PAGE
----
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Mini microscope is the new GoPro for studies of brain disease in living mice

March 27, 2019

Working with mice, a team of Johns Hopkins Medicine researchers has developed a relatively inexpensive, portable mini microscope that could improve scientists' ability to image the effects of cancer, stroke, Alzheimer's disease and other conditions in the brains of living and active mice over time. The device, which measures less than 5 cubic centimeters, is docked onto animals' heads and gathers real-time images from the active brains of mice moving naturally around their environments.

"This technology allows us to record really rich amounts of data on the underlying functions of the brain over the lifetime of a disease model," says Arvind Pathak, Ph.D., associate professor of radiology and biomedical engineering at the Johns Hopkins University School of Medicine, and a member of the Johns Hopkins Kimmel Cancer Center.

A report on the development of the mini microscope was published Jan. 9 in Nature Communications.

Traditional microscopes used in brain imaging studies are large stationary microscopes that can be prohibitively expensive and can cost tens of thousands of dollars, say researchers, limiting the number of labs capable of imaging over long periods of time.

Additionally, the bulky nature of benchtop microscopes requires laboratory animals to be completely still for imaging. This often requires animals be repeatedly anesthetized to get clear images. Anesthetized brains undergo changes unrelated to disease, potentially muddying the waters between real results and the brain's response to the anesthetic drug.

The new microscope, which functions like a mini GoPro action camera, is able to capture images in real-time and is fully portable. This eliminates the need to anesthetize animals for imaging, allowing researchers to observe disease changes in a more natural state and relate such changes to the animal's behavior.

In contrast to other mini microscopes, the new microscope offers researchers three imaging options to observe changes in the mouse brain as a disease progresses over time: fluorescence imaging to observe neurons firing or track fluorescently tagged cells; so-called intrinsic optical signal imaging to observe changes in the structure of blood vessels across the course of a disease; and laser speckle contrast imaging to follow changes in blood flow as a disease progresses.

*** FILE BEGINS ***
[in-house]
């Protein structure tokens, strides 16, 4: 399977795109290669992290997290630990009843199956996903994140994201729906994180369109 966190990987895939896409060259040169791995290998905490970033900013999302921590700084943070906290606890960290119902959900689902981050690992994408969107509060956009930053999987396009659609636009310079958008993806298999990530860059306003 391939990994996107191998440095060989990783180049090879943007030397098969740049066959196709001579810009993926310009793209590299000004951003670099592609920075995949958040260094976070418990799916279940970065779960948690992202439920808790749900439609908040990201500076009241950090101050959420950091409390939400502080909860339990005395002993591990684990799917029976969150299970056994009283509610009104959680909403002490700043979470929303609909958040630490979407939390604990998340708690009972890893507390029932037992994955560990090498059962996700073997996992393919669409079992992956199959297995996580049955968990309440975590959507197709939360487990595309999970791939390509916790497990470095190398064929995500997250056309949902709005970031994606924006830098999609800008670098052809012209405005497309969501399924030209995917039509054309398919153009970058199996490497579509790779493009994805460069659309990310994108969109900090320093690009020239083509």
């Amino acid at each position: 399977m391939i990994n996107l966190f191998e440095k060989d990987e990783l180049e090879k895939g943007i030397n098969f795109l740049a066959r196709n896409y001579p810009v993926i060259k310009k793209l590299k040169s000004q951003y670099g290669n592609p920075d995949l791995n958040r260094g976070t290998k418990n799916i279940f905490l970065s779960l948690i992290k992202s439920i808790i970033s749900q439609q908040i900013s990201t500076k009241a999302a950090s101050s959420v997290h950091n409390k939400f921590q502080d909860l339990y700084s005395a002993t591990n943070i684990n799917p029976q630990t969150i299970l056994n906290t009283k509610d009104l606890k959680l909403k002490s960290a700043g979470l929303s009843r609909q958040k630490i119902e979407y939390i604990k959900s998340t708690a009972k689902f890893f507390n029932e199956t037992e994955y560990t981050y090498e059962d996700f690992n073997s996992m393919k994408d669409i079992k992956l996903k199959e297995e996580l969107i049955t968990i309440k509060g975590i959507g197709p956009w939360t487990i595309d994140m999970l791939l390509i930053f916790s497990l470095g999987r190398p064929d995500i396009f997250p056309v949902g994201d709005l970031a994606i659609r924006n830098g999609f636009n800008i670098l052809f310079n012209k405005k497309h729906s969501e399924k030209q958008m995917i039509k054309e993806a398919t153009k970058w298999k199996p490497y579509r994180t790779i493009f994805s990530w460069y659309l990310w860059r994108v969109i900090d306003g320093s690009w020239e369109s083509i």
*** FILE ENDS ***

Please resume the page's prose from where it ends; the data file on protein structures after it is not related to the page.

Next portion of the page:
Pathak and his team built the prototype device using commercially available miniature components, such as LED lights, microscope lenses, image sensors and custom-made 3D printed components. The housing, which docks the microscope onto a mouse's head, is entirely 3D printed and reusable. The whole setup, lead author Janaka Senarathna says, then plugs into a laptop computer where researchers can collect and analyze the images.

In a proof-of-concept experiment designed to follow the course of a brain tumor, the research team injected the brains of mice with human brain cancer cells genetically engineered to glow so they can be seen by the microscope. They then mounted the microscope onto the mouse's head, and continuously imaged the mice over 16 days.

In the images gathered during this time, the researchers were able to watch new blood vessels grow alongside the tumor as the cancer progressed. The researchers were then able to measure the blood flow changes during the dynamic remodeling of these blood vessels.

"We successfully monitored these microscopic changes on a daily basis, which allowed us to watch aspects of the disease in remarkable detail," says Pathak.

One remarkable aspect, Pathak said, is that this microscope could be a powerful tool for imaging the effect of new drugs for such diseases.

"This is just one example of the utility of this technology, and one that could someday have an impact on how best to assess response to treatments," says Pathak.

The researchers, who are working with Johns Hopkins Technology Ventures to spin off this technology, say a commercial version might cost approximately 10 times less than currently available models, and they plan to refine the device to capture clearer images and monitor additional brain functions.
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Other researchers involved in this study include, Hang Yu, Callie Deng, Alice Zou, John Issa, Darian Hadjiabadi, Stacy Gil, Qihong Wang, Betty Tyler and Nitish Thakor of the Johns Hopkins University School of Medicine.

This research was supported by the National Cancer Institute (1R21CA175784-01, 1R01CA196701, P30NS050274) and a Kavli neuroscience distinguished fellowship.

Janaka Senarathna, Hang Yu, Nitish Thakor and Arvind Pathak have an international patent (PCT/US18/40979) pending. The remaining authors declare no competing interests.

Johns Hopkins Medicine

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